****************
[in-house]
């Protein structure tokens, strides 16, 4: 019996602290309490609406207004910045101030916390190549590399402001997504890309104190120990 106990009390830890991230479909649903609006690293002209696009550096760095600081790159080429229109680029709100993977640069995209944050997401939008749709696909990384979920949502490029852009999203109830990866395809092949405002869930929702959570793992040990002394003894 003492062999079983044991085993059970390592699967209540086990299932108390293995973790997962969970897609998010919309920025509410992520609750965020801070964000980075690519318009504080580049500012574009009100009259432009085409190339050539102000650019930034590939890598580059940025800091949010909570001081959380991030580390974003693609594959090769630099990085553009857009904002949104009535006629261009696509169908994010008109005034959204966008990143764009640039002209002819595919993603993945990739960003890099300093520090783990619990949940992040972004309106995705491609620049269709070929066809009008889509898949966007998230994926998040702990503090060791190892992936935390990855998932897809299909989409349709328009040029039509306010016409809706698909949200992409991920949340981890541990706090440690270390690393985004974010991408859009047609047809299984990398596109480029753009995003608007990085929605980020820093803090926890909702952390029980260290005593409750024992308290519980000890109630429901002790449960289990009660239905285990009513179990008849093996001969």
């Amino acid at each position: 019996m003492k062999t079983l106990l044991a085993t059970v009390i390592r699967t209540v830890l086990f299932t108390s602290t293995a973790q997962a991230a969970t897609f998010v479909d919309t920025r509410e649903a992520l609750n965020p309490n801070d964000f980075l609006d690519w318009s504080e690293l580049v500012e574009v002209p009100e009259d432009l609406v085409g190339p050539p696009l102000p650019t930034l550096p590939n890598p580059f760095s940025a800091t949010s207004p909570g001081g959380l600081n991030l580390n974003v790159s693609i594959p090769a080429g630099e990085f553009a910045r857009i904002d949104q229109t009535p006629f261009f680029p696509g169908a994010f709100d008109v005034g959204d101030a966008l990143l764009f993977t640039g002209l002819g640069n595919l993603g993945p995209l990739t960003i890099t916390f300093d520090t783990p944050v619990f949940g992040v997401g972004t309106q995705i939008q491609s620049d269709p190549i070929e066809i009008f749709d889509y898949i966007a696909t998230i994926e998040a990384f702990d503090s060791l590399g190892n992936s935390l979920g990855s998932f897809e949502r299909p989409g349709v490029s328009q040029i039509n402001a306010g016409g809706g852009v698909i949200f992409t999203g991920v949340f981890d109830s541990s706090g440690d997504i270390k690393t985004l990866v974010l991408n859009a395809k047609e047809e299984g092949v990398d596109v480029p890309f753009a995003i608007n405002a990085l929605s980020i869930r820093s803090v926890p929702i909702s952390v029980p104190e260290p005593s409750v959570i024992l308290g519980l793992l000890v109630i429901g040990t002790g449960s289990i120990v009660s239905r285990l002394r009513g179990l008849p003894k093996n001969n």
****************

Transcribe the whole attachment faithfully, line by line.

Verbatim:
[in-house]
């Protein structure tokens, strides 16, 4: 019996602290309490609406207004910045101030916390190549590399402001997504890309104190120990 106990009390830890991230479909649903609006690293002209696009550096760095600081790159080429229109680029709100993977640069995209944050997401939008749709696909990384979920949502490029852009999203109830990866395809092949405002869930929702959570793992040990002394003894 003492062999079983044991085993059970390592699967209540086990299932108390293995973790997962969970897609998010919309920025509410992520609750965020801070964000980075690519318009504080580049500012574009009100009259432009085409190339050539102000650019930034590939890598580059940025800091949010909570001081959380991030580390974003693609594959090769630099990085553009857009904002949104009535006629261009696509169908994010008109005034959204966008990143764009640039002209002819595919993603993945990739960003890099300093520090783990619990949940992040972004309106995705491609620049269709070929066809009008889509898949966007998230994926998040702990503090060791190892992936935390990855998932897809299909989409349709328009040029039509306010016409809706698909949200992409991920949340981890541990706090440690270390690393985004974010991408859009047609047809299984990398596109480029753009995003608007990085929605980020820093803090926890909702952390029980260290005593409750024992308290519980000890109630429901002790449960289990009660239905285990009513179990008849093996001969």
């Amino acid at each position: 019996m003492k062999t079983l106990l044991a085993t059970v009390i390592r699967t209540v830890l086990f299932t108390s602290t293995a973790q997962a991230a969970t897609f998010v479909d919309t920025r509410e649903a992520l609750n965020p309490n801070d964000f980075l609006d690519w318009s504080e690293l580049v500012e574009v002209p009100e009259d432009l609406v085409g190339p050539p696009l102000p650019t930034l550096p590939n890598p580059f760095s940025a800091t949010s207004p909570g001081g959380l600081n991030l580390n974003v790159s693609i594959p090769a080429g630099e990085f553009a910045r857009i904002d949104q229109t009535p006629f261009f680029p696509g169908a994010f709100d008109v005034g959204d101030a966008l990143l764009f993977t640039g002209l002819g640069n595919l993603g993945p995209l990739t960003i890099t916390f300093d520090t783990p944050v619990f949940g992040v997401g972004t309106q995705i939008q491609s620049d269709p190549i070929e066809i009008f749709d889509y898949i966007a696909t998230i994926e998040a990384f702990d503090s060791l590399g190892n992936s935390l979920g990855s998932f897809e949502r299909p989409g349709v490029s328009q040029i039509n402001a306010g016409g809706g852009v698909i949200f992409t999203g991920v949340f981890d109830s541990s706090g440690d997504i270390k690393t985004l990866v974010l991408n859009a395809k047609e047809e299984g092949v990398d596109v480029p890309f753009a995003i608007n405002a990085l929605s980020i869930r820093s803090v926890p929702i909702s952390v029980p104190e260290p005593s409750v959570i024992l308290g519980l793992l000890v109630i429901g040990t002790g449960s289990i120990v009660s239905r285990l002394r009513g179990l008849p003894k093996n001969n």